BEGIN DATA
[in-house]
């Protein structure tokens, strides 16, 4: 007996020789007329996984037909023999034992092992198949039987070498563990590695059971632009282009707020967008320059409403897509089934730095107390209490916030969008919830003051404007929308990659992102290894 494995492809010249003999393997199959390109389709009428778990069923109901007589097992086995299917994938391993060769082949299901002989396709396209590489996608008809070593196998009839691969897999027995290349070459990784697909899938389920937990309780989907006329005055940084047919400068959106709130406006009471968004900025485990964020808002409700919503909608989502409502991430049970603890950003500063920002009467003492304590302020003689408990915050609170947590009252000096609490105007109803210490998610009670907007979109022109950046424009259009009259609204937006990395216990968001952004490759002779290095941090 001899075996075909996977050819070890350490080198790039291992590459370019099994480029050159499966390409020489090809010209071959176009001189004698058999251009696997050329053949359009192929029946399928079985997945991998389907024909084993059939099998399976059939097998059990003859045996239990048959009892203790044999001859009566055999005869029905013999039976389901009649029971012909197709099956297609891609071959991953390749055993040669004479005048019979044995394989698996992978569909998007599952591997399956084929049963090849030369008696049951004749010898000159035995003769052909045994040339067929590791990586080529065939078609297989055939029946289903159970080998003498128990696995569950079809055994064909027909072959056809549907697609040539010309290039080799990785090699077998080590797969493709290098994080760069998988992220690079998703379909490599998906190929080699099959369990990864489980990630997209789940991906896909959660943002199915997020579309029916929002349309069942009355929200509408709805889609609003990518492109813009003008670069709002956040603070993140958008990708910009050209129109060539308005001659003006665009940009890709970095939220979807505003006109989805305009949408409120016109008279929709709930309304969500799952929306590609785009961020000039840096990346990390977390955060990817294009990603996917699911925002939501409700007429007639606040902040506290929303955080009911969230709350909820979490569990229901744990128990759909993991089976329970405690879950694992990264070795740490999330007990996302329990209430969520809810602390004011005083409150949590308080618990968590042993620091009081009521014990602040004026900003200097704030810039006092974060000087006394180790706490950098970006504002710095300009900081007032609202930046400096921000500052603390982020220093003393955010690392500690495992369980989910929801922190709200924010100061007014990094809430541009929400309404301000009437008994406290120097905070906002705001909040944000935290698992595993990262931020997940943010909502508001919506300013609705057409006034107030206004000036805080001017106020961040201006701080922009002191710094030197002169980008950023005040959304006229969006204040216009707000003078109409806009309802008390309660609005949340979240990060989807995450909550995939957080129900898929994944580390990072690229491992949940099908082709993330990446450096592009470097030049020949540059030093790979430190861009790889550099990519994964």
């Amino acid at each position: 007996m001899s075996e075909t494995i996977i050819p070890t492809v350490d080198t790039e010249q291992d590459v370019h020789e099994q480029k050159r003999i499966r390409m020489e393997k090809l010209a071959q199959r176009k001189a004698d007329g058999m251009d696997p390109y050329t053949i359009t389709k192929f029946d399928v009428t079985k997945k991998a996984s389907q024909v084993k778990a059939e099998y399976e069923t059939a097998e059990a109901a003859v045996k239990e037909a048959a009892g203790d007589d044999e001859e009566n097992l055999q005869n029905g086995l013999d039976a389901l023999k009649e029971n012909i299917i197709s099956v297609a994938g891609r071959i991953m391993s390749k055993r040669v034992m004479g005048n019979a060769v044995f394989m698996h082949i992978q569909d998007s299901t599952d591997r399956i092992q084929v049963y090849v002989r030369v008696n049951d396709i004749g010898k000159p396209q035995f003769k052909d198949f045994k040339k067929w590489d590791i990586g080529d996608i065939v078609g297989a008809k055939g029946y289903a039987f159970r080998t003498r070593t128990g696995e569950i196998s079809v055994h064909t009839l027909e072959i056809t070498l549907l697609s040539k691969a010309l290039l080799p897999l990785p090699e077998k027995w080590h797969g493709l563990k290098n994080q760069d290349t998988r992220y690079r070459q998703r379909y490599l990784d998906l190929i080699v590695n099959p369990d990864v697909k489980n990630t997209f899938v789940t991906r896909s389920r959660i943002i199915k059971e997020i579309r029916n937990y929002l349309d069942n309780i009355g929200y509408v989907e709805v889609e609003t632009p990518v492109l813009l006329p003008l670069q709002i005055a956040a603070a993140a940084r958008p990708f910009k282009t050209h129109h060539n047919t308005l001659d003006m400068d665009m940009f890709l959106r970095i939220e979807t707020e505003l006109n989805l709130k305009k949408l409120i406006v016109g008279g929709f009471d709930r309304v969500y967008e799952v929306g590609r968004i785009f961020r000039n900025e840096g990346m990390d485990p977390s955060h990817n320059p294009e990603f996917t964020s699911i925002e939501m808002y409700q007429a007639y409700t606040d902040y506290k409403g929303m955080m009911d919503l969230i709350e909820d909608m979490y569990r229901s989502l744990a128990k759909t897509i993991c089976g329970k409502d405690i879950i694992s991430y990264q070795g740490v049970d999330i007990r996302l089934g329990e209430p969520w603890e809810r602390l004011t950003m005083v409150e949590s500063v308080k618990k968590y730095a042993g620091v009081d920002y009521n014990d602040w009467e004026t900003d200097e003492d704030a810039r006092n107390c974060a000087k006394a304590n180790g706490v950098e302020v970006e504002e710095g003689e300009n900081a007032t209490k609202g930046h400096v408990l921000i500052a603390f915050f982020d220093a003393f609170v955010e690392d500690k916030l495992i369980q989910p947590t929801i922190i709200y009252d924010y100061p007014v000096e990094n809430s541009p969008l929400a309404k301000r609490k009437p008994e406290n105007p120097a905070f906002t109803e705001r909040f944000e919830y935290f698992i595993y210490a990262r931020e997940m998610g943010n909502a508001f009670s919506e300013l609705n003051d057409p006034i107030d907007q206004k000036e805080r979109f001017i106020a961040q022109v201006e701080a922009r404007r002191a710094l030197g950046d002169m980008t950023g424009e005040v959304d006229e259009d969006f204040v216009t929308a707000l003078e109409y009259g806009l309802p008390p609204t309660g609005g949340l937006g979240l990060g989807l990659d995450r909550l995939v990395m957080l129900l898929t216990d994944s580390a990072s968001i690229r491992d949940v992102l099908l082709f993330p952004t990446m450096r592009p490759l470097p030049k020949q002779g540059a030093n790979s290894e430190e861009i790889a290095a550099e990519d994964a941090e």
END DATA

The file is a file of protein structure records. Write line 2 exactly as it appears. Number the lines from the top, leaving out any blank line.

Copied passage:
């Protein structure tokens, strides 16, 4: 007996020789007329996984037909023999034992092992198949039987070498563990590695059971632009282009707020967008320059409403897509089934730095107390209490916030969008919830003051404007929308990659992102290894 494995492809010249003999393997199959390109389709009428778990069923109901007589097992086995299917994938391993060769082949299901002989396709396209590489996608008809070593196998009839691969897999027995290349070459990784697909899938389920937990309780989907006329005055940084047919400068959106709130406006009471968004900025485990964020808002409700919503909608989502409502991430049970603890950003500063920002009467003492304590302020003689408990915050609170947590009252000096609490105007109803210490998610009670907007979109022109950046424009259009009259609204937006990395216990968001952004490759002779290095941090 001899075996075909996977050819070890350490080198790039291992590459370019099994480029050159499966390409020489090809010209071959176009001189004698058999251009696997050329053949359009192929029946399928079985997945991998389907024909084993059939099998399976059939097998059990003859045996239990048959009892203790044999001859009566055999005869029905013999039976389901009649029971012909197709099956297609891609071959991953390749055993040669004479005048019979044995394989698996992978569909998007599952591997399956084929049963090849030369008696049951004749010898000159035995003769052909045994040339067929590791990586080529065939078609297989055939029946289903159970080998003498128990696995569950079809055994064909027909072959056809549907697609040539010309290039080799990785090699077998080590797969493709290098994080760069998988992220690079998703379909490599998906190929080699099959369990990864489980990630997209789940991906896909959660943002199915997020579309029916929002349309069942009355929200509408709805889609609003990518492109813009003008670069709002956040603070993140958008990708910009050209129109060539308005001659003006665009940009890709970095939220979807505003006109989805305009949408409120016109008279929709709930309304969500799952929306590609785009961020000039840096990346990390977390955060990817294009990603996917699911925002939501409700007429007639606040902040506290929303955080009911969230709350909820979490569990229901744990128990759909993991089976329970405690879950694992990264070795740490999330007990996302329990209430969520809810602390004011005083409150949590308080618990968590042993620091009081009521014990602040004026900003200097704030810039006092974060000087006394180790706490950098970006504002710095300009900081007032609202930046400096921000500052603390982020220093003393955010690392500690495992369980989910929801922190709200924010100061007014990094809430541009929400309404301000009437008994406290120097905070906002705001909040944000935290698992595993990262931020997940943010909502508001919506300013609705057409006034107030206004000036805080001017106020961040201006701080922009002191710094030197002169980008950023005040959304006229969006204040216009707000003078109409806009309802008390309660609005949340979240990060989807995450909550995939957080129900898929994944580390990072690229491992949940099908082709993330990446450096592009470097030049020949540059030093790979430190861009790889550099990519994964």